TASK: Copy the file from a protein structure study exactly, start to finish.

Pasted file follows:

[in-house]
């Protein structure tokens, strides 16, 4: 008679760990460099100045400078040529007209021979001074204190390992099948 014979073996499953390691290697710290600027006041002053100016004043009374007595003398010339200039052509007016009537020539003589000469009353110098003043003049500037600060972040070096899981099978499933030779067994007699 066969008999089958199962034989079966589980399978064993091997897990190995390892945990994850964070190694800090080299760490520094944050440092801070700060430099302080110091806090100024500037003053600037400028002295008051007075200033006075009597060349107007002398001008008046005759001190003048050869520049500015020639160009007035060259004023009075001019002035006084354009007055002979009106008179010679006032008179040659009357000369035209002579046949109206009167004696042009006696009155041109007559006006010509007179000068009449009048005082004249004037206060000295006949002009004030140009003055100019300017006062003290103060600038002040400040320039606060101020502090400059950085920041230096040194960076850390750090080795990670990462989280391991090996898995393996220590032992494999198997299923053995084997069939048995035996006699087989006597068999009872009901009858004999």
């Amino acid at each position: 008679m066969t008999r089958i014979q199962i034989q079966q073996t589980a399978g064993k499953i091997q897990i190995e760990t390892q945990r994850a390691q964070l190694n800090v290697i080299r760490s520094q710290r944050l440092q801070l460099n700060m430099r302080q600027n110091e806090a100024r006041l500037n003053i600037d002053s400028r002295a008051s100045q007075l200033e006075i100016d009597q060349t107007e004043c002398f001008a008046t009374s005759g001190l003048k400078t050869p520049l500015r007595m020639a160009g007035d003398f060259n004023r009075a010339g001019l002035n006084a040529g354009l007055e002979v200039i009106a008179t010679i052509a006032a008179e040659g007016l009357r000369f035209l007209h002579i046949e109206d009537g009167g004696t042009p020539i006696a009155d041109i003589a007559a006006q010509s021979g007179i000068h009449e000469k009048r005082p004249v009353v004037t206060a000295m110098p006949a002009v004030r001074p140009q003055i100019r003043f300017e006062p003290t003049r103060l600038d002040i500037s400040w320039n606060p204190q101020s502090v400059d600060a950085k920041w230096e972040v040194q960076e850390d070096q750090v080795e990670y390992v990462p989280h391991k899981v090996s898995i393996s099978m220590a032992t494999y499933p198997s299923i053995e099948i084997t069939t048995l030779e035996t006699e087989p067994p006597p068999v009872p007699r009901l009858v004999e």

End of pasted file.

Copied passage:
[in-house]
């Protein structure tokens, strides 16, 4: 008679760990460099100045400078040529007209021979001074204190390992099948 014979073996499953390691290697710290600027006041002053100016004043009374007595003398010339200039052509007016009537020539003589000469009353110098003043003049500037600060972040070096899981099978499933030779067994007699 066969008999089958199962034989079966589980399978064993091997897990190995390892945990994850964070190694800090080299760490520094944050440092801070700060430099302080110091806090100024500037003053600037400028002295008051007075200033006075009597060349107007002398001008008046005759001190003048050869520049500015020639160009007035060259004023009075001019002035006084354009007055002979009106008179010679006032008179040659009357000369035209002579046949109206009167004696042009006696009155041109007559006006010509007179000068009449009048005082004249004037206060000295006949002009004030140009003055100019300017006062003290103060600038002040400040320039606060101020502090400059950085920041230096040194960076850390750090080795990670990462989280391991090996898995393996220590032992494999198997299923053995084997069939048995035996006699087989006597068999009872009901009858004999």
């Amino acid at each position: 008679m066969t008999r089958i014979q199962i034989q079966q073996t589980a399978g064993k499953i091997q897990i190995e760990t390892q945990r994850a390691q964070l190694n800090v290697i080299r760490s520094q710290r944050l440092q801070l460099n700060m430099r302080q600027n110091e806090a100024r006041l500037n003053i600037d002053s400028r002295a008051s100045q007075l200033e006075i100016d009597q060349t107007e004043c002398f001008a008046t009374s005759g001190l003048k400078t050869p520049l500015r007595m020639a160009g007035d003398f060259n004023r009075a010339g001019l002035n006084a040529g354009l007055e002979v200039i009106a008179t010679i052509a006032a008179e040659g007016l009357r000369f035209l007209h002579i046949e109206d009537g009167g004696t042009p020539i006696a009155d041109i003589a007559a006006q010509s021979g007179i000068h009449e000469k009048r005082p004249v009353v004037t206060a000295m110098p006949a002009v004030r001074p140009q003055i100019r003043f300017e006062p003290t003049r103060l600038d002040i500037s400040w320039n606060p204190q101020s502090v400059d600060a950085k920041w230096e972040v040194q960076e850390d070096q750090v080795e990670y390992v990462p989280h391991k899981v090996s898995i393996s099978m220590a032992t494999y499933p198997s299923i053995e099948i084997t069939t048995l030779e035996t006699e087989p067994p006597p068999v009872p007699r009901l009858v004999e």